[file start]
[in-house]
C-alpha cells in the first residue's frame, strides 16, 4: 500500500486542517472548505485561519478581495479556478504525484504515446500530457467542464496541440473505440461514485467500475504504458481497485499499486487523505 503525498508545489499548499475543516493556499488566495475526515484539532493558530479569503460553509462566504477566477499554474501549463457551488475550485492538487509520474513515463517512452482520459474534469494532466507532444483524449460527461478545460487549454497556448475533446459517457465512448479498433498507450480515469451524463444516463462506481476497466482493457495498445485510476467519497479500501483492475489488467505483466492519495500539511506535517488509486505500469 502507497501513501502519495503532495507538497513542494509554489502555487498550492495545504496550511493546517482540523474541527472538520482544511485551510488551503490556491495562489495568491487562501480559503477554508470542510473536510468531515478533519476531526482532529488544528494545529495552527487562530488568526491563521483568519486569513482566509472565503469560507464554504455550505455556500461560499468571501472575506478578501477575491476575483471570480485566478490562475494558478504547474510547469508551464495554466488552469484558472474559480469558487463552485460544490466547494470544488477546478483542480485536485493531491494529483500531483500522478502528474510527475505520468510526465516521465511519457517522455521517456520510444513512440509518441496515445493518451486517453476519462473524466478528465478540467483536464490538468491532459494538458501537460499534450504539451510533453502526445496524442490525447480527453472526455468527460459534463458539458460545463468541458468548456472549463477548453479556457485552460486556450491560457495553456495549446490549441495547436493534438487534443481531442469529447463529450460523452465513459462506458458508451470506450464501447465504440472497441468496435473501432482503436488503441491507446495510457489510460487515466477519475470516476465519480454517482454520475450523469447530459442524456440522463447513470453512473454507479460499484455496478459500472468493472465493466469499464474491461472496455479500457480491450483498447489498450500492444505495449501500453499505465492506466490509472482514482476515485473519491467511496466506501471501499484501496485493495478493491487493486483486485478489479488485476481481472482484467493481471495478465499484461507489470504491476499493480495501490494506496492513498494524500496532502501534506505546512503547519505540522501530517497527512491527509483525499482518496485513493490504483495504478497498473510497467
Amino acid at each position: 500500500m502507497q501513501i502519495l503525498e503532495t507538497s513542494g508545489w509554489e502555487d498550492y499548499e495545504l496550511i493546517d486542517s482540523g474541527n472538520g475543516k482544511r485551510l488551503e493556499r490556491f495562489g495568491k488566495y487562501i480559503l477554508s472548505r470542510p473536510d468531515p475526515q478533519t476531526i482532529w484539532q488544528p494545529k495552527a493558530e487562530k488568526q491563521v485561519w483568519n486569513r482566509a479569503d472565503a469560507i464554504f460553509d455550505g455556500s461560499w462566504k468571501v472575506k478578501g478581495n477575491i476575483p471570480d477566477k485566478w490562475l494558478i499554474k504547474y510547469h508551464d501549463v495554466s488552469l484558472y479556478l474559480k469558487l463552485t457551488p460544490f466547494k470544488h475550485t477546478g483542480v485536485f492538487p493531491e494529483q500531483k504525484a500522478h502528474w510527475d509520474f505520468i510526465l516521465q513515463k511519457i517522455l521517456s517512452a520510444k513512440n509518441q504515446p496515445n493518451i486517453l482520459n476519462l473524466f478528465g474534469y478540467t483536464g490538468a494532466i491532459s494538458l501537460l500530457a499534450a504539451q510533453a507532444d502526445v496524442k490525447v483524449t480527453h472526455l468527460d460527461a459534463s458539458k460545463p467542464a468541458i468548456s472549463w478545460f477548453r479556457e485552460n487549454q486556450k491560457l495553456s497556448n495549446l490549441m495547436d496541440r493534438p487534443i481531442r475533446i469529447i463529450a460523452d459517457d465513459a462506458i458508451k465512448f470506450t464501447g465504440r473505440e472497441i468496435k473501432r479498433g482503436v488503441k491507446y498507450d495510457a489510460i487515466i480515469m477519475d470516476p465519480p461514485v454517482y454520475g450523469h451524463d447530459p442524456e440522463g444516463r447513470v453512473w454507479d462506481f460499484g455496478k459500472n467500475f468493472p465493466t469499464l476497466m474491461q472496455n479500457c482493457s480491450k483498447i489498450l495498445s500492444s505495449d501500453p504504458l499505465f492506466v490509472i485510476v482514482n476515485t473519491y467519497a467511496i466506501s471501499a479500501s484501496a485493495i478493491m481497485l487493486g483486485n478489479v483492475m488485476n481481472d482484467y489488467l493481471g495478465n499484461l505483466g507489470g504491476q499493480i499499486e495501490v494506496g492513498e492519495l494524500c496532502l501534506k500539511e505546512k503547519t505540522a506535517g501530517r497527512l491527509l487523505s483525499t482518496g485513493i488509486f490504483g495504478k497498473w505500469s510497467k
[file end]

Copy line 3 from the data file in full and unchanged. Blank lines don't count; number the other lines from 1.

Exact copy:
Amino acid at each position: 500500500m502507497q501513501i502519495l503525498e503532495t507538497s513542494g508545489w509554489e502555487d498550492y499548499e495545504l496550511i493546517d486542517s482540523g474541527n472538520g475543516k482544511r485551510l488551503e493556499r490556491f495562489g495568491k488566495y487562501i480559503l477554508s472548505r470542510p473536510d468531515p475526515q478533519t476531526i482532529w484539532q488544528p494545529k495552527a493558530e487562530k488568526q491563521v485561519w483568519n486569513r482566509a479569503d472565503a469560507i464554504f460553509d455550505g455556500s461560499w462566504k468571501v472575506k478578501g478581495n477575491i476575483p471570480d477566477k485566478w490562475l494558478i499554474k504547474y510547469h508551464d501549463v495554466s488552469l484558472y479556478l474559480k469558487l463552485t457551488p460544490f466547494k470544488h475550485t477546478g483542480v485536485f492538487p493531491e494529483q500531483k504525484a500522478h502528474w510527475d509520474f505520468i510526465l516521465q513515463k511519457i517522455l521517456s517512452a520510444k513512440n509518441q504515446p496515445n493518451i486517453l482520459n476519462l473524466f478528465g474534469y478540467t483536464g490538468a494532466i491532459s494538458l501537460l500530457a499534450a504539451q510533453a507532444d502526445v496524442k490525447v483524449t480527453h472526455l468527460d460527461a459534463s458539458k460545463p467542464a468541458i468548456s472549463w478545460f477548453r479556457e485552460n487549454q486556450k491560457l495553456s497556448n495549446l490549441m495547436d496541440r493534438p487534443i481531442r475533446i469529447i463529450a460523452d459517457d465513459a462506458i458508451k465512448f470506450t464501447g465504440r473505440e472497441i468496435k473501432r479498433g482503436v488503441k491507446y498507450d495510457a489510460i487515466i480515469m477519475d470516476p465519480p461514485v454517482y454520475g450523469h451524463d447530459p442524456e440522463g444516463r447513470v453512473w454507479d462506481f460499484g455496478k459500472n467500475f468493472p465493466t469499464l476497466m474491461q472496455n479500457c482493457s480491450k483498447i489498450l495498445s500492444s505495449d501500453p504504458l499505465f492506466v490509472i485510476v482514482n476515485t473519491y467519497a467511496i466506501s471501499a479500501s484501496a485493495i478493491m481497485l487493486g483486485n478489479v483492475m488485476n481481472d482484467y489488467l493481471g495478465n499484461l505483466g507489470g504491476q499493480i499499486e495501490v494506496g492513498e492519495l494524500c496532502l501534506k500539511e505546512k503547519t505540522a506535517g501530517r497527512l491527509l487523505s483525499t482518496g485513493i488509486f490504483g495504478k497498473w505500469s510497467k